Gieve Draper
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My Philosophy for Sports Education

As with any curriculum area, every individual needs to be accounted for in sports education. Through Murdoch's 'Integration Model", each child and their ability is the starting place. I would use Murdoch's reading as a tool when teaching sports education as it is important to know the different models and what discourses other teachers may have and to examine my own beliefs of how physical education and sport education can work together. The curriculum key area of learning in the curriculum document states the importance of hauora rather than basing sports on just motor skills. In addition to this, the Moving Through Sport documents states how paramount that the well being and health promotion must be accounted for. I need to modify games according to the children's needs as children are not physically or psychologically mature as adults.

At present this level of achievement is not recognised in all primary schools (Murdoch). Appropriate experience for children is not being provided, which results in children reaching their later primary years, lacking the mastery of their own bodies in movement. I believe children have the right to reach 'mastery' and it is the teacher's role to acknowledge that it is happening and convince those concerned that a real change must take change in this area. One of the aims of sport and physical education is to provide physical activity in a way that promotes long-term benefits. In saying this I believe that children should have the opportunity to take part in co-curricular programmes as children 'build on and apply the knowledge, skills, and attitudes' they learn in the physical education curriculum.

The child's sense o achievement is vital for their future participation. Through this achievement comes satisfaction which is the deep and lasting basis for enjoyment. It is my role to make sure that achievement isn't only felt after winning a game, but other factors such as achieving personal goals and recognising their own improvement (Farquhar, Gerrard). By modifying/restructuring games and restricting the challenge, it ensures that the fun element is preserved and children soon accept modifications as the norm.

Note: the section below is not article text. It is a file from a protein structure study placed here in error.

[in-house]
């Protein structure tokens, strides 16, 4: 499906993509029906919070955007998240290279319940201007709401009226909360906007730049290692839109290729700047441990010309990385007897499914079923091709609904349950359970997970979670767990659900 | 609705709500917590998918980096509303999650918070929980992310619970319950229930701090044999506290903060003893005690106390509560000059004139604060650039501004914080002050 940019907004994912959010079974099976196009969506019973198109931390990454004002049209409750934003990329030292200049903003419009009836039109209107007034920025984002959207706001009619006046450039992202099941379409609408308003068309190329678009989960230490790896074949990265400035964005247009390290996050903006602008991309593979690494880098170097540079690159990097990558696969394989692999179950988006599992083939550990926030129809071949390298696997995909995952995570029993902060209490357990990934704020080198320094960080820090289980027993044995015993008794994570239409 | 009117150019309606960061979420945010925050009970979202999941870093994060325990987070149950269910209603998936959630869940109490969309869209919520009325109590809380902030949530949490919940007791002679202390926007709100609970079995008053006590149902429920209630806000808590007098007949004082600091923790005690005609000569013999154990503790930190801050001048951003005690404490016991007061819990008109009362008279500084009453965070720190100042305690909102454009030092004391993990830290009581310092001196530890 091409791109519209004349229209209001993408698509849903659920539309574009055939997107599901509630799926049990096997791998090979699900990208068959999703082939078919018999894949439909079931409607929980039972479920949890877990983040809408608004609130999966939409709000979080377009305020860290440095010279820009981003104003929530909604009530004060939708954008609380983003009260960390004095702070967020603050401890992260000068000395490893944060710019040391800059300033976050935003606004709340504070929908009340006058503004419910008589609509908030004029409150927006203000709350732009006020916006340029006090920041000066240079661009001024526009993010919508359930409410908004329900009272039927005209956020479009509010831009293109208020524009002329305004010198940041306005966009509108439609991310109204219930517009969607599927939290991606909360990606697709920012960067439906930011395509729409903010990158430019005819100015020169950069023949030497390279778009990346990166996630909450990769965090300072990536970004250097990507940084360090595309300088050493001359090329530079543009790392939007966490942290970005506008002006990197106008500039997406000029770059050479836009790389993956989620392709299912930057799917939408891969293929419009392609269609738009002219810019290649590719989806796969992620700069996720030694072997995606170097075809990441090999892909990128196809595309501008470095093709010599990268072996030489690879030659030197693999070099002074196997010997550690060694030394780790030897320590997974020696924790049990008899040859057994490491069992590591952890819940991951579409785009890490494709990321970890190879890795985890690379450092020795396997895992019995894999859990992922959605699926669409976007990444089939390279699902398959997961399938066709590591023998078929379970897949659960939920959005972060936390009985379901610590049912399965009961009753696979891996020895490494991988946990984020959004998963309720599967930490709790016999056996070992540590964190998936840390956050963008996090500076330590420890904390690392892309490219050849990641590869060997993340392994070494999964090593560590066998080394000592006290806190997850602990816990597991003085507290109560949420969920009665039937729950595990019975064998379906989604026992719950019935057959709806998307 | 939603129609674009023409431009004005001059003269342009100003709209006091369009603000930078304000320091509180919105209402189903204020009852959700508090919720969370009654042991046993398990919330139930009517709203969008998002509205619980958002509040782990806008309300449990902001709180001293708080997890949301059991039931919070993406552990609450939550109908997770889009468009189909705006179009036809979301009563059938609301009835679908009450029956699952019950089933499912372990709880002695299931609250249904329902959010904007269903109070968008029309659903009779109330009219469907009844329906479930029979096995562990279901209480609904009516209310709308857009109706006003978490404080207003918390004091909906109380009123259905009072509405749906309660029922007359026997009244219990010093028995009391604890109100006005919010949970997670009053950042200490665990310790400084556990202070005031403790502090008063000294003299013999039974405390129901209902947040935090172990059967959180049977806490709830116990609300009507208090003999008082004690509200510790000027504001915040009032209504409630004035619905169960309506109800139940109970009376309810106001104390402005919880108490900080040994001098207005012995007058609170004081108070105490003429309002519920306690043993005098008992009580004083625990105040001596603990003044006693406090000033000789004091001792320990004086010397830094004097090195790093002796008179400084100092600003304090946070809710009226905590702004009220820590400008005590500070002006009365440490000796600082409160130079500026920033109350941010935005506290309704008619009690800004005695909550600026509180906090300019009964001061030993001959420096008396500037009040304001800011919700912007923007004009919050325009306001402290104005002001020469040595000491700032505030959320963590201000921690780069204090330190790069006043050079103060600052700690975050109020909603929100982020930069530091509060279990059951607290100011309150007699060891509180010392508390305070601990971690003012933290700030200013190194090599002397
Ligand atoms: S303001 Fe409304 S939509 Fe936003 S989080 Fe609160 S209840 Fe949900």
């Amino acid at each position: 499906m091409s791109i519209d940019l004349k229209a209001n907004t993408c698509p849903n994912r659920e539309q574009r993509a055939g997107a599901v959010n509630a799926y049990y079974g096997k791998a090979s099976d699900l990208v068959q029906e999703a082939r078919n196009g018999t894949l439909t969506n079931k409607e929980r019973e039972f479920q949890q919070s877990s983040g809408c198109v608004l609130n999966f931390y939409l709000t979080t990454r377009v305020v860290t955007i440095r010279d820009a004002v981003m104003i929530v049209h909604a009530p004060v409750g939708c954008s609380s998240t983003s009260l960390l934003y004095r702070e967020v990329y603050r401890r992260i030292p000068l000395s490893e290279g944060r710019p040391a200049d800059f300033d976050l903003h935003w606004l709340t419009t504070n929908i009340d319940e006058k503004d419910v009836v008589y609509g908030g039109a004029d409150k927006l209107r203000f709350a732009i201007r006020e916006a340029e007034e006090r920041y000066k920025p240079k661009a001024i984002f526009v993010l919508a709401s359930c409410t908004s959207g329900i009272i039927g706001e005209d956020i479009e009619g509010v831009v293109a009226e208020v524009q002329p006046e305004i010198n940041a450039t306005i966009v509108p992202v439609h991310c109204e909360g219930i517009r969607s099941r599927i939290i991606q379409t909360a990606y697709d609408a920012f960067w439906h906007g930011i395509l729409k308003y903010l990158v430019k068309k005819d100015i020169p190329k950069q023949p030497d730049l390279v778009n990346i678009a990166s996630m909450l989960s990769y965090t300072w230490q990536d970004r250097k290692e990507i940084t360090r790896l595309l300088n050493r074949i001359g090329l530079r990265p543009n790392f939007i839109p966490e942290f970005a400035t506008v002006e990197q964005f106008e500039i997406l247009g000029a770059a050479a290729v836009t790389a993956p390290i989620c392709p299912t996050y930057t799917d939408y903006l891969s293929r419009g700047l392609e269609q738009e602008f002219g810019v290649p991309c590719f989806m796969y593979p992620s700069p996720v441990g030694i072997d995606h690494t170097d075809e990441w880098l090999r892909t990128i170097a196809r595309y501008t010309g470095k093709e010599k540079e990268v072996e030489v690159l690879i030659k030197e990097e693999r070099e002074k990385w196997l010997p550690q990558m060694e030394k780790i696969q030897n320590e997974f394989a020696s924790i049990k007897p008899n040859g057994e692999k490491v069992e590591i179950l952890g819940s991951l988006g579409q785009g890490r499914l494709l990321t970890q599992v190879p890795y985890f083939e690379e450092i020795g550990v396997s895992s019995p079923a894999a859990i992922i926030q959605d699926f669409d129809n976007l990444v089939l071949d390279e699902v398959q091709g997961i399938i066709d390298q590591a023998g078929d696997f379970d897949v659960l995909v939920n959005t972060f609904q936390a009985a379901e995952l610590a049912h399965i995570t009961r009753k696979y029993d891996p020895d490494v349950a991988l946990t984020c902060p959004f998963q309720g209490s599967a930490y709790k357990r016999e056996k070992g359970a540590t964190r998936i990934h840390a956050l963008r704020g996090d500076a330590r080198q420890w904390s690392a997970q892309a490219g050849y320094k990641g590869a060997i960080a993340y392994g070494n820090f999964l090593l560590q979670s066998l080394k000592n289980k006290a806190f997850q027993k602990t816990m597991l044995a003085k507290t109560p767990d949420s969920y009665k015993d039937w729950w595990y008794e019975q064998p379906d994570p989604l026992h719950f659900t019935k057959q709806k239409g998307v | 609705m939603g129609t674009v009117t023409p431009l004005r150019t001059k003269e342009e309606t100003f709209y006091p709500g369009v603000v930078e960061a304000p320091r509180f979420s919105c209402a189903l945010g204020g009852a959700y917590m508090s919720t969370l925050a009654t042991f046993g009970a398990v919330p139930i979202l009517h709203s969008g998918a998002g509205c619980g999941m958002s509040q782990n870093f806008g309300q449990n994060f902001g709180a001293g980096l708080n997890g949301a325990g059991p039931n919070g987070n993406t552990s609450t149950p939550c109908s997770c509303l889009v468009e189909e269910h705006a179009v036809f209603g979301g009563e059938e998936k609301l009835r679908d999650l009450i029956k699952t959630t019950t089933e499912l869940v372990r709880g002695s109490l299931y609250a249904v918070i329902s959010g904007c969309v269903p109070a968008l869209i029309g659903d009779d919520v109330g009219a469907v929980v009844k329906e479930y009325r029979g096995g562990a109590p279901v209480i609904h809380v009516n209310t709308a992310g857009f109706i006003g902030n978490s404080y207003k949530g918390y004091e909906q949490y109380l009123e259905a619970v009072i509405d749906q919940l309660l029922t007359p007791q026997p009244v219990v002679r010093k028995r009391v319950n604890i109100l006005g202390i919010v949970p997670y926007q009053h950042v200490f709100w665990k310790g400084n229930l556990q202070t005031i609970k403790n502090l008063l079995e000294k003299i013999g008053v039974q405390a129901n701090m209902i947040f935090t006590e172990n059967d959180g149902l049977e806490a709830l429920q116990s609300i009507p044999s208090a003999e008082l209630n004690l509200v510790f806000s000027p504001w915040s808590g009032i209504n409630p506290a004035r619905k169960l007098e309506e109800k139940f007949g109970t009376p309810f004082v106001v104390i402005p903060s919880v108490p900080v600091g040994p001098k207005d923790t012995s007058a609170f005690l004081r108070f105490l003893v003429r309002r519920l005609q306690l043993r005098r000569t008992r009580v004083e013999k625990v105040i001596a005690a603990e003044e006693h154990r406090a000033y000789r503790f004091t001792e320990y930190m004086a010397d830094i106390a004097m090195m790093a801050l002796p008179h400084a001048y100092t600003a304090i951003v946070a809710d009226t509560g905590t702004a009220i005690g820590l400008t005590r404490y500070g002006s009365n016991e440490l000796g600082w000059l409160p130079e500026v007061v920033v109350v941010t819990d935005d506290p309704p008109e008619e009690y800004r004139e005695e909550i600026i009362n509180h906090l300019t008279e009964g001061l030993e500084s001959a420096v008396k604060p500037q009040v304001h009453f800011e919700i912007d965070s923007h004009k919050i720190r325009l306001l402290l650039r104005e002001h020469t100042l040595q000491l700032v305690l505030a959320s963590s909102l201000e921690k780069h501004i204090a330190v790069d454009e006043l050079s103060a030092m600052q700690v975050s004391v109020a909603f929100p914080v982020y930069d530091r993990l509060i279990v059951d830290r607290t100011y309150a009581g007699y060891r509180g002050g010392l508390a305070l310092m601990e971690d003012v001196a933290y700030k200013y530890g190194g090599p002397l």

Excellent key documents I would use to play modified sport are the Kiwi Sports resources, which are developmentally appropriate for the developmental stages of primary school children. With the Kiwi Sports documents, there are no excuses for a teacher not to teacher sport to junior children. A Reminder that sport education is different to fitness. Junior sports are more individual, fundamental and skills based. Junior children benefit from games and simple challenges which progress from individual play to small group activities either with or without equipment. Games need to be kept short and simple with all children taking part.

Participation is hugely important in the sports education model. There should not be 'elimination rounds' followed with children simply sitting on the sideline when their team loses (Siedentop, 1998). At every step of the process the children are involved. and have roles, for example, they are involved in co-operative planning, coaching, and scoring. Through these different roles that are taking responsibility for themselves and others. I believe the Game Sense approach is an excellent way to achieve participation as games are played in small groups. As well as being challenging and fun, it is very much tailored to the needs of the children. If certain aspects of a games are too easy the children brainstorm ways to add an extra way to make it more challenging, especially with the 'dominant' children in the class. I favour game sense because of the ability grouping, as those dominant children can always be extended and challenged further.